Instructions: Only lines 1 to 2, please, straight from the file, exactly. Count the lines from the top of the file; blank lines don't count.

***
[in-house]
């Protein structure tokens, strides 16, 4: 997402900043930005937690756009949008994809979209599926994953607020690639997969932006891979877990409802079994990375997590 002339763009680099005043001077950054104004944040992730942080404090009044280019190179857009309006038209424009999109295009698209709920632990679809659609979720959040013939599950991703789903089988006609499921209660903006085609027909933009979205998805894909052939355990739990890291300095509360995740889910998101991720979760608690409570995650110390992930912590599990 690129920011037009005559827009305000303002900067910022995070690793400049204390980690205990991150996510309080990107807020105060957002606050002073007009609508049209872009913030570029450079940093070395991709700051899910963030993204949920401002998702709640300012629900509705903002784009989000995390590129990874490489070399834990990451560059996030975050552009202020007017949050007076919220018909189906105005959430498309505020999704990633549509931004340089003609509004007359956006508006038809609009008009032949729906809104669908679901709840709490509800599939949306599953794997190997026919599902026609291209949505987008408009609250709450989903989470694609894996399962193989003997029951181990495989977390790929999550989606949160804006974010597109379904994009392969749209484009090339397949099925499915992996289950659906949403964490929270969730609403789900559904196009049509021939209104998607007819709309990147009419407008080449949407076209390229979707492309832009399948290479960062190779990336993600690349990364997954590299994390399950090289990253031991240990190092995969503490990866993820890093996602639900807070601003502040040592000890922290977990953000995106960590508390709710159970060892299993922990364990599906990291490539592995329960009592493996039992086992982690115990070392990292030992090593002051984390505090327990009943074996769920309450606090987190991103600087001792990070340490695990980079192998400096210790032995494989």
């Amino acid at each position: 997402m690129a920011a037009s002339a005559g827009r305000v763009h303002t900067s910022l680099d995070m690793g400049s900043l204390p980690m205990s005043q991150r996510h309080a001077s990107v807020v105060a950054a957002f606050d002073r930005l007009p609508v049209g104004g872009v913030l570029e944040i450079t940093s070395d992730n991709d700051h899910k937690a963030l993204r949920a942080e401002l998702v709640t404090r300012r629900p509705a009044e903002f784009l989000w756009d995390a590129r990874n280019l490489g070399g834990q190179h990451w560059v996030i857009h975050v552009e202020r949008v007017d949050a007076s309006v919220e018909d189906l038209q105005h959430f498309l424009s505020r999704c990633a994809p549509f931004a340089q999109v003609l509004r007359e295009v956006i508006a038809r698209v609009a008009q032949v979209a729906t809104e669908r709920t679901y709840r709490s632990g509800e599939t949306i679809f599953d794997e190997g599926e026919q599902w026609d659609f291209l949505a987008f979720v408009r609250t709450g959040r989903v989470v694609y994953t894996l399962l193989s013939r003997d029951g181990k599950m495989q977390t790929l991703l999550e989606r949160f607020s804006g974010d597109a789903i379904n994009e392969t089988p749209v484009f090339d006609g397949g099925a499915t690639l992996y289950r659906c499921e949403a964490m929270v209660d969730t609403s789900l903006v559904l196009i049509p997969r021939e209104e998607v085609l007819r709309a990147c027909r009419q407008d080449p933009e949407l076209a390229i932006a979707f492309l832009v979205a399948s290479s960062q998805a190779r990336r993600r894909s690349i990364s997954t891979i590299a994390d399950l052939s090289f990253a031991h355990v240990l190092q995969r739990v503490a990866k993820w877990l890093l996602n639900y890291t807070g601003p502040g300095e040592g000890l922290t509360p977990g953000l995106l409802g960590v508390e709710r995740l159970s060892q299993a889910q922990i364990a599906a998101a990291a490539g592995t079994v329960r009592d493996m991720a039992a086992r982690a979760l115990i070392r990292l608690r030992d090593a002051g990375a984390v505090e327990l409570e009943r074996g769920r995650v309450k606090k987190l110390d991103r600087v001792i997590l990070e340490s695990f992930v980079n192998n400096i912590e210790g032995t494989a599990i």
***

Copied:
[in-house]
């Protein structure tokens, strides 16, 4: 997402900043930005937690756009949008994809979209599926994953607020690639997969932006891979877990409802079994990375997590 002339763009680099005043001077950054104004944040992730942080404090009044280019190179857009309006038209424009999109295009698209709920632990679809659609979720959040013939599950991703789903089988006609499921209660903006085609027909933009979205998805894909052939355990739990890291300095509360995740889910998101991720979760608690409570995650110390992930912590599990 690129920011037009005559827009305000303002900067910022995070690793400049204390980690205990991150996510309080990107807020105060957002606050002073007009609508049209872009913030570029450079940093070395991709700051899910963030993204949920401002998702709640300012629900509705903002784009989000995390590129990874490489070399834990990451560059996030975050552009202020007017949050007076919220018909189906105005959430498309505020999704990633549509931004340089003609509004007359956006508006038809609009008009032949729906809104669908679901709840709490509800599939949306599953794997190997026919599902026609291209949505987008408009609250709450989903989470694609894996399962193989003997029951181990495989977390790929999550989606949160804006974010597109379904994009392969749209484009090339397949099925499915992996289950659906949403964490929270969730609403789900559904196009049509021939209104998607007819709309990147009419407008080449949407076209390229979707492309832009399948290479960062190779990336993600690349990364997954590299994390399950090289990253031991240990190092995969503490990866993820890093996602639900807070601003502040040592000890922290977990953000995106960590508390709710159970060892299993922990364990599906990291490539592995329960009592493996039992086992982690115990070392990292030992090593002051984390505090327990009943074996769920309450606090987190991103600087001792990070340490695990980079192998400096210790032995494989």